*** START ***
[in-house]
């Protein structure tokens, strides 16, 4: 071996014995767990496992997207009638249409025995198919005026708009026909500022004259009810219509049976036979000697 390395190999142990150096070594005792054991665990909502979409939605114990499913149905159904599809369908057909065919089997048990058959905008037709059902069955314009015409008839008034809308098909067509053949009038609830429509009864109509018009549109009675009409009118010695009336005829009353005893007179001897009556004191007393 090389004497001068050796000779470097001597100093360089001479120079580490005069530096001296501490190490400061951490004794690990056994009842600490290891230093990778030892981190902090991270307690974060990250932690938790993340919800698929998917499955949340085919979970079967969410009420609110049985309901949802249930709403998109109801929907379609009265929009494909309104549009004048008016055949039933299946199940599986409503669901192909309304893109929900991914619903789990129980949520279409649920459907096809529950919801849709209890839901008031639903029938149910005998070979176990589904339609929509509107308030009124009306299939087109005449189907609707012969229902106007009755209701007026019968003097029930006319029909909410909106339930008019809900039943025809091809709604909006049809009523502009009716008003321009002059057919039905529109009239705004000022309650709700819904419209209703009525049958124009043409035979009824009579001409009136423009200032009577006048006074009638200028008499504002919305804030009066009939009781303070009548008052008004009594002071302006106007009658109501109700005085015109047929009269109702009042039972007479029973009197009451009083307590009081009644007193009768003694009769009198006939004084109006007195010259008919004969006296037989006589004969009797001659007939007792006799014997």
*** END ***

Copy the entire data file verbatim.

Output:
[in-house]
């Protein structure tokens, strides 16, 4: 071996014995767990496992997207009638249409025995198919005026708009026909500022004259009810219509049976036979000697 390395190999142990150096070594005792054991665990909502979409939605114990499913149905159904599809369908057909065919089997048990058959905008037709059902069955314009015409008839008034809308098909067509053949009038609830429509009864109509018009549109009675009409009118010695009336005829009353005893007179001897009556004191007393 090389004497001068050796000779470097001597100093360089001479120079580490005069530096001296501490190490400061951490004794690990056994009842600490290891230093990778030892981190902090991270307690974060990250932690938790993340919800698929998917499955949340085919979970079967969410009420609110049985309901949802249930709403998109109801929907379609009265929009494909309104549009004048008016055949039933299946199940599986409503669901192909309304893109929900991914619903789990129980949520279409649920459907096809529950919801849709209890839901008031639903029938149910005998070979176990589904339609929509509107308030009124009306299939087109005449189907609707012969229902106007009755209701007026019968003097029930006319029909909410909106339930008019809900039943025809091809709604909006049809009523502009009716008003321009002059057919039905529109009239705004000022309650709700819904419209209703009525049958124009043409035979009824009579001409009136423009200032009577006048006074009638200028008499504002919305804030009066009939009781303070009548008052008004009594002071302006106007009658109501109700005085015109047929009269109702009042039972007479029973009197009451009083307590009081009644007193009768003694009769009198006939004084109006007195010259008919004969006296037989006589004969009797001659007939007792006799014997």